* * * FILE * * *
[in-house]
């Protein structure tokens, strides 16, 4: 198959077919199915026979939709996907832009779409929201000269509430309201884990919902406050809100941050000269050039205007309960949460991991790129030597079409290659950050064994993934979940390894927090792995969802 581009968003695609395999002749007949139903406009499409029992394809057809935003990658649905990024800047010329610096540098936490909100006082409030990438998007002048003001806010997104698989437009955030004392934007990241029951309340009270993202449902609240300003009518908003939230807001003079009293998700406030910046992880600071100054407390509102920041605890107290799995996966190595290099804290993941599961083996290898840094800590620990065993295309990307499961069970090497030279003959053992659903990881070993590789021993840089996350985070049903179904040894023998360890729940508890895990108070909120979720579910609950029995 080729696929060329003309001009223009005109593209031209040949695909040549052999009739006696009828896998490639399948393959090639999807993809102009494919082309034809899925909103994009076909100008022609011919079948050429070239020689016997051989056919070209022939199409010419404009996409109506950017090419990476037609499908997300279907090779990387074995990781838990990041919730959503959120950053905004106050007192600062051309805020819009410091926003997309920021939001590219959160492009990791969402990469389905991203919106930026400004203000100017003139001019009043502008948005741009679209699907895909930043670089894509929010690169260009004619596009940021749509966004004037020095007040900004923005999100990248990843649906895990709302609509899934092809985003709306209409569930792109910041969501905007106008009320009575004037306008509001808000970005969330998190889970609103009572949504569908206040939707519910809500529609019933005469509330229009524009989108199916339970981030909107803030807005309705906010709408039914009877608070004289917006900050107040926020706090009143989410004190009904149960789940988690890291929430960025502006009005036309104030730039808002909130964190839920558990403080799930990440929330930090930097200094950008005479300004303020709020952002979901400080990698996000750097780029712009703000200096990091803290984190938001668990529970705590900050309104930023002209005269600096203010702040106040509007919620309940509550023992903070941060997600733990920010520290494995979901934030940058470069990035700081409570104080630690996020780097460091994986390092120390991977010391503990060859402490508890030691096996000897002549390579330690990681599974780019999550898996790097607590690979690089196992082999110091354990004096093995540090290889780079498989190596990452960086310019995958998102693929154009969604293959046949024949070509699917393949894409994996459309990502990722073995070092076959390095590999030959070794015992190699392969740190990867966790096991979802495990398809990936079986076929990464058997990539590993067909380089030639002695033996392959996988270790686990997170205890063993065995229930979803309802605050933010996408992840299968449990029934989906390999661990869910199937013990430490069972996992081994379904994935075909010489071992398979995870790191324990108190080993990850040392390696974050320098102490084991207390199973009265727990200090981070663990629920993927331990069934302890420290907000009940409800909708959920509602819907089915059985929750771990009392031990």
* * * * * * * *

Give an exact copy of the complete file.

[in-house]
């Protein structure tokens, strides 16, 4: 198959077919199915026979939709996907832009779409929201000269509430309201884990919902406050809100941050000269050039205007309960949460991991790129030597079409290659950050064994993934979940390894927090792995969802 581009968003695609395999002749007949139903406009499409029992394809057809935003990658649905990024800047010329610096540098936490909100006082409030990438998007002048003001806010997104698989437009955030004392934007990241029951309340009270993202449902609240300003009518908003939230807001003079009293998700406030910046992880600071100054407390509102920041605890107290799995996966190595290099804290993941599961083996290898840094800590620990065993295309990307499961069970090497030279003959053992659903990881070993590789021993840089996350985070049903179904040894023998360890729940508890895990108070909120979720579910609950029995 080729696929060329003309001009223009005109593209031209040949695909040549052999009739006696009828896998490639399948393959090639999807993809102009494919082309034809899925909103994009076909100008022609011919079948050429070239020689016997051989056919070209022939199409010419404009996409109506950017090419990476037609499908997300279907090779990387074995990781838990990041919730959503959120950053905004106050007192600062051309805020819009410091926003997309920021939001590219959160492009990791969402990469389905991203919106930026400004203000100017003139001019009043502008948005741009679209699907895909930043670089894509929010690169260009004619596009940021749509966004004037020095007040900004923005999100990248990843649906895990709302609509899934092809985003709306209409569930792109910041969501905007106008009320009575004037306008509001808000970005969330998190889970609103009572949504569908206040939707519910809500529609019933005469509330229009524009989108199916339970981030909107803030807005309705906010709408039914009877608070004289917006900050107040926020706090009143989410004190009904149960789940988690890291929430960025502006009005036309104030730039808002909130964190839920558990403080799930990440929330930090930097200094950008005479300004303020709020952002979901400080990698996000750097780029712009703000200096990091803290984190938001668990529970705590900050309104930023002209005269600096203010702040106040509007919620309940509550023992903070941060997600733990920010520290494995979901934030940058470069990035700081409570104080630690996020780097460091994986390092120390991977010391503990060859402490508890030691096996000897002549390579330690990681599974780019999550898996790097607590690979690089196992082999110091354990004096093995540090290889780079498989190596990452960086310019995958998102693929154009969604293959046949024949070509699917393949894409994996459309990502990722073995070092076959390095590999030959070794015992190699392969740190990867966790096991979802495990398809990936079986076929990464058997990539590993067909380089030639002695033996392959996988270790686990997170205890063993065995229930979803309802605050933010996408992840299968449990029934989906390999661990869910199937013990430490069972996992081994379904994935075909010489071992398979995870790191324990108190080993990850040392390696974050320098102490084991207390199973009265727990200090981070663990629920993927331990069934302890420290907000009940409800909708959920509602819907089915059985929750771990009392031990």